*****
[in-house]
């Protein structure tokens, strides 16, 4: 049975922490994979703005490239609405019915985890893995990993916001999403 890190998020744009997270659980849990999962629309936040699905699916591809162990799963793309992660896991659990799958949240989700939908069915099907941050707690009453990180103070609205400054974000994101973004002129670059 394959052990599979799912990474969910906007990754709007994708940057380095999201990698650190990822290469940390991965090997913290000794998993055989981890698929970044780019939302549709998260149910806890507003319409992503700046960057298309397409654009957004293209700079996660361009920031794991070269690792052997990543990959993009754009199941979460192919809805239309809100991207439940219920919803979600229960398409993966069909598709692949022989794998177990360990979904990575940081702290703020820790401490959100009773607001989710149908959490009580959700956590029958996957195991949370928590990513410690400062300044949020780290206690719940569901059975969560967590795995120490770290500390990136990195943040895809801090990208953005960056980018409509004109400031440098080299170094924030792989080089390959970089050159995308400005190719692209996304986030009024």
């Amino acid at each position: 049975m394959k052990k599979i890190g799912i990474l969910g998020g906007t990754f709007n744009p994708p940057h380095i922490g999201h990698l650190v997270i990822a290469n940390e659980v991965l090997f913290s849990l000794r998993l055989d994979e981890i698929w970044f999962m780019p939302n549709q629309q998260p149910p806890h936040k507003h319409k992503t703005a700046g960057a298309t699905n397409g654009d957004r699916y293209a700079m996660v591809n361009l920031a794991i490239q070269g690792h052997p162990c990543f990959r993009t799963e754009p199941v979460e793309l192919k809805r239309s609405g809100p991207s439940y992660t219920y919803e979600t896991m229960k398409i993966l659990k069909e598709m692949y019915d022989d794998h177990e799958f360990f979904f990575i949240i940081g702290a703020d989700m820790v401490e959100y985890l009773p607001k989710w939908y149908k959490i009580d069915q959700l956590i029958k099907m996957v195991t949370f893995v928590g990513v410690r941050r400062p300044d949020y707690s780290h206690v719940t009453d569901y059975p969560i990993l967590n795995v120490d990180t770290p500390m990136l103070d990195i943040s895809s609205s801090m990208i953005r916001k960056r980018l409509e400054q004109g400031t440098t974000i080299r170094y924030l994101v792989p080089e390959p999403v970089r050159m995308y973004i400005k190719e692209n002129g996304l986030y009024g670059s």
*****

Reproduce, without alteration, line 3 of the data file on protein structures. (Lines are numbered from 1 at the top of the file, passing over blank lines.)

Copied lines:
């Amino acid at each position: 049975m394959k052990k599979i890190g799912i990474l969910g998020g906007t990754f709007n744009p994708p940057h380095i922490g999201h990698l650190v997270i990822a290469n940390e659980v991965l090997f913290s849990l000794r998993l055989d994979e981890i698929w970044f999962m780019p939302n549709q629309q998260p149910p806890h936040k507003h319409k992503t703005a700046g960057a298309t699905n397409g654009d957004r699916y293209a700079m996660v591809n361009l920031a794991i490239q070269g690792h052997p162990c990543f990959r993009t799963e754009p199941v979460e793309l192919k809805r239309s609405g809100p991207s439940y992660t219920y919803e979600t896991m229960k398409i993966l659990k069909e598709m692949y019915d022989d794998h177990e799958f360990f979904f990575i949240i940081g702290a703020d989700m820790v401490e959100y985890l009773p607001k989710w939908y149908k959490i009580d069915q959700l956590i029958k099907m996957v195991t949370f893995v928590g990513v410690r941050r400062p300044d949020y707690s780290h206690v719940t009453d569901y059975p969560i990993l967590n795995v120490d990180t770290p500390m990136l103070d990195i943040s895809s609205s801090m990208i953005r916001k960056r980018l409509e400054q004109g400031t440098t974000i080299r170094y924030l994101v792989p080089e390959p999403v970089r050159m995308y973004i400005k190719e692209n002129g996304l986030y009024g670059s």